Rounding the street corner, an intense gust of cold air nearly tore the shirt off my back. Lawrence Avenue had suddenly transformed into an unbearable wind tunnel––a phenomenon many of us Chicagoans know all too well. Wide-legged jeans plastered to my skin, I ducked my head in between glances of the too-slowly approaching glow of the Aragon Ballroom’s marquee. Shuffling inside the venue, I ran my fingers through my likely disheveled fringe, recalling how just hours ago we had our first taste of spring’s return to the city. Of course it was a false alarm, the lakefront’s cruel way of getting our hopes up.
My spirits remained lifted nonetheless. Awaiting the musical sensations of saxophonist Nubya Garcia and indie-beloved Khruangbin, I had a feeling these artists would warm my bones the way the evening air outside failed to do so.
I’m a newcomer to Garcia’s compositions, but the sense her music elicits from me is quite familiar. As a listener, jazz and its adjacent genres evoke feeling and movement in perhaps its purest form. Garcia’s music is creating an interpretive dance in the privacy of your living room, cracking the window open and letting in the spring air from outside, watching the foster cat sunbathe on the rug, enjoying this peaceful moment for yourself while the neighborhood strangers are bustling outside three floors down. Maybe this is the sense of balance captured within “Pace”, as Garcia would come to share during her set.
I sat beneath one of the several castle arches of the ballroom and gazed at the swirling galaxy painted on the ceiling. A disco ball twinkled shades of blue. A man asked if he could sit in the space beside me next to his family. He introduced himself as Ted. We exchanged our excitement about the show, I shared with him my struggle to concisely describe to someone Khraungbin’s music. Impassioned, he gave me a sure answer.
“It’s like medicine.”
I think I’ll leave it at that.
I caught a glimpse at Nubya Garcia before she had a chance to grace the stage. An ornate red jumpsuit cinched together by a Gucci belt descended the staircase from the upper level balcony. Sax in hand, sunglasses on, she was instantly the coolest person in the room–and the crowd hadn’t even noticed her yet. A hazy blue enveloped the band as they took the stage, the crowd awakening with an enthusiastic welcome. Calm, cool, and collected, Garcia is one of those instrumentalists that makes what she does look effortless to untrained ears. The saxophone’s golden melodies filled the entire room, the sound humming in everyone’s chest with every inhale and exhale.
Although Garcia’s compositions included no lyrics, she doesn’t need them. Her truth is enveloped within the individual people her music touches. If her 2020 release, “SOURCE”, is “a life’s worth of experiences into an hourlong listen,” then her live performance only served to pursue that notion. Garcia’s meaning lies in human connection-–here we all were collectively listening to the same songs, yet every one of us was left with our own interpretations based on our own human experiences, on how we connected feeling with sound. Her jazz encouraged us to look within ourselves and how we are tied to the world around us.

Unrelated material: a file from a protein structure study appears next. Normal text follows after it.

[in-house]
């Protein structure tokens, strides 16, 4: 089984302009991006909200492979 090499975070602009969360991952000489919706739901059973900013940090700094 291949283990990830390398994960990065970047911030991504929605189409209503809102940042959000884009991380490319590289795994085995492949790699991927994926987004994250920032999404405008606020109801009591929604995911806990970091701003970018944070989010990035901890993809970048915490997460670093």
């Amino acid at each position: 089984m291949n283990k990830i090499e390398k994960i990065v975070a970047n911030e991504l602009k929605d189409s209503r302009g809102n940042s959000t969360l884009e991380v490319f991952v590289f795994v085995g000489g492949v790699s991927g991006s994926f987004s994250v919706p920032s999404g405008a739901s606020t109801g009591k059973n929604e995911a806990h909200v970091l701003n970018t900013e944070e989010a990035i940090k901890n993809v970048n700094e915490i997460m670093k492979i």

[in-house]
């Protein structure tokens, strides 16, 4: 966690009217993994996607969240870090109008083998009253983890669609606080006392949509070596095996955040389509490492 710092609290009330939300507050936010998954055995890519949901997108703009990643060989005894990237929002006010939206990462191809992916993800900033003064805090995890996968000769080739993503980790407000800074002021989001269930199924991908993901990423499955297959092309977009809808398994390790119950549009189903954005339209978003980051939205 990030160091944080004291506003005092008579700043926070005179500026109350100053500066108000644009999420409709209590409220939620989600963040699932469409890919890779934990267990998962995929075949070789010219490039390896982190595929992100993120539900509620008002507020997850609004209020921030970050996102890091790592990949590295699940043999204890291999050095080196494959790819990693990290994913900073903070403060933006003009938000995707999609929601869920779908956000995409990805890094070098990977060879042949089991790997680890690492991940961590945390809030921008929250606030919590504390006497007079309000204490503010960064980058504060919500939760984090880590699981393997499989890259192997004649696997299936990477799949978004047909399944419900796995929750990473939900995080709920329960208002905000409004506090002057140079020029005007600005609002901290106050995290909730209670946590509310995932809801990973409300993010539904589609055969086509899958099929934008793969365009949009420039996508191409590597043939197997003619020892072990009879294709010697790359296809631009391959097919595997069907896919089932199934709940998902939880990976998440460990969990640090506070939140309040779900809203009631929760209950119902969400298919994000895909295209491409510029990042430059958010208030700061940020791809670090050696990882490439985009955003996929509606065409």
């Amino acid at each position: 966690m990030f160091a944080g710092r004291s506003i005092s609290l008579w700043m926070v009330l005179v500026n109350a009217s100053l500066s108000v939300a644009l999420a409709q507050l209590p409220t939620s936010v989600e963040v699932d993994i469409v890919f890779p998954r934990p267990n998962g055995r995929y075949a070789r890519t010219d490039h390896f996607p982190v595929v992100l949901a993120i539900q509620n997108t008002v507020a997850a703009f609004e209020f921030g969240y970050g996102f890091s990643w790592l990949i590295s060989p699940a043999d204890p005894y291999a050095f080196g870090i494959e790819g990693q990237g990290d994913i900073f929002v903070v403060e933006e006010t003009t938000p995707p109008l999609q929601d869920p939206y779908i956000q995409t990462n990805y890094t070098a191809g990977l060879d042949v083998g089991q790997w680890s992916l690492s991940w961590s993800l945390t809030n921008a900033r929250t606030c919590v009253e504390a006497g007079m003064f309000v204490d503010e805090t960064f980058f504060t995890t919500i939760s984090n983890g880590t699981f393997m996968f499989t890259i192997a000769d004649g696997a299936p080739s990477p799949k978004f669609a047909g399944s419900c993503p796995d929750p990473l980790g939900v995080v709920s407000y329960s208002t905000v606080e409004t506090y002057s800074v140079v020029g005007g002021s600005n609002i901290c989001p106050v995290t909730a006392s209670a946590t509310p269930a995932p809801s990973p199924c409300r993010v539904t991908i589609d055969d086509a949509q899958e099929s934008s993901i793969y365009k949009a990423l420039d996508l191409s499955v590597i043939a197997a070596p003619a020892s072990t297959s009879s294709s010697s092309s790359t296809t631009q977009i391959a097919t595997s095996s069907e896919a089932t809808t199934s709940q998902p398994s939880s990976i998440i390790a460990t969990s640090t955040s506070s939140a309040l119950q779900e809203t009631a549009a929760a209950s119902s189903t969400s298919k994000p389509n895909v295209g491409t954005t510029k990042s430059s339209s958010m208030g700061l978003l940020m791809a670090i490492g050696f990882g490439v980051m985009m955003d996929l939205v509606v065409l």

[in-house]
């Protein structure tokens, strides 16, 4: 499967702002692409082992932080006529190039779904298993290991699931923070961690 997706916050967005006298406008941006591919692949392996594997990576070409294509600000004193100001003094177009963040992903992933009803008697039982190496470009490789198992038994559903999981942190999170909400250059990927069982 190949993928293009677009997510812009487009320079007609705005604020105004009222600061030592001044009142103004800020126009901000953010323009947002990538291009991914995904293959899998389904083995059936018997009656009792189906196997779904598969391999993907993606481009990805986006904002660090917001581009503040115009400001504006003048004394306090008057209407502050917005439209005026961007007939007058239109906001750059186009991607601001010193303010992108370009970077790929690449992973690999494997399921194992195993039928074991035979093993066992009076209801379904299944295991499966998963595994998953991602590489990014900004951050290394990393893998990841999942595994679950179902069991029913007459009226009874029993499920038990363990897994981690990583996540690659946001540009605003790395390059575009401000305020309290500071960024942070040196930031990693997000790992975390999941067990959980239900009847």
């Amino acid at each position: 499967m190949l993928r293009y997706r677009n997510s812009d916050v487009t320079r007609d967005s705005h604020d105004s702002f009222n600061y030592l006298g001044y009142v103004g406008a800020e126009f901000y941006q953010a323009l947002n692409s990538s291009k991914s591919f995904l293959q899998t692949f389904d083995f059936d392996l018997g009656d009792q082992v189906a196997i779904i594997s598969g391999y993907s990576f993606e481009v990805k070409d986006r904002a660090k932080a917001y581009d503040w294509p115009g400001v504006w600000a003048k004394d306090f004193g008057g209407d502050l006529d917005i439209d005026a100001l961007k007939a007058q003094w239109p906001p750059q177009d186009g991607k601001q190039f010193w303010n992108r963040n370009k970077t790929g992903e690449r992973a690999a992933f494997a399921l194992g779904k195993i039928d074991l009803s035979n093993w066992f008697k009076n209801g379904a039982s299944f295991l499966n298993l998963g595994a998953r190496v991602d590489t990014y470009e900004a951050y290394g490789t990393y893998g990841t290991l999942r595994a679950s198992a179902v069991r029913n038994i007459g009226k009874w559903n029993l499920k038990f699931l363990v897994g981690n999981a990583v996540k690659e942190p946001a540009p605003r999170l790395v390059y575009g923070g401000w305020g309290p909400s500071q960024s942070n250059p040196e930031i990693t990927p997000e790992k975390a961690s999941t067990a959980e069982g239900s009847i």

Garcia was joined by three undeniably talented musicians: Sam Jones on drums, Daniel Casimir on double bass, and Jahari Stampley on keys. There was clear chemistry and mutual respect between these talents. Garcia frequently glided away from the mic and allowed every pluck of a string, every beat of a snare, every trickle across the keyboard to move through her. Every musician received their respective solo, free to make eyes and ears turn to marvel upon them. It was in these moments that “Nubya Garcia” became more than just the woman who bears the name.
Expressing immense gratitude, Garcia passed the stage to Laura Lee, Mark Speer, and Donald Johnson. Large twin disco balls cascaded over the stage like two planets orbiting within the swirling galaxy above our heads. For two hours, Khruangbin beamed us up into their spaceship and blew us out into space. Somehow we found ourselves in the most eclectic disco in the Milky Way.
The room danced to psychedelic colors and surrendered themselves to crowd favorites like “Time (You and I)”, “Pelota”, and “So We Won’t Forget”. Although the trio omitted playing any of their collaborations with Leon Bridges, the setlist was peppered with classic covers inviting the crowd to take on lead vocals to Sister Nancy’s “Bam Bam”, Bowie’s “Let’s Dance”, and Sir Elton’s “Bennie and the Jets”.
There was electric joy to be found between glimmering guitar riffs and bass lines that just hit the spot. Speer approached the mic sometime in the middle of the set. Addressing everyone from the barricade to the balconies, he encouraged everyone to turn to their left and to their right. Say hello, make a friend, don’t be a stranger. Everyone, even for just those two hours, occupied the same wavelength, erupting in synchronized “bam bam dillas” as if right on cue.
By the time the clock rolled around 11PM, everyone had forgotten about the wind tunnel outside or the fact that we were about to exit the venue to an impending thunderstorm. With a little more warmth in our bones (and some likely still buzzing off the alcohol), a hint of the morning’s springtime returned just before the first drops started pouring out of the sky.
A spoonful of Khruangbin makes the medicine go down.
Words and photos by Weronika Koleda.
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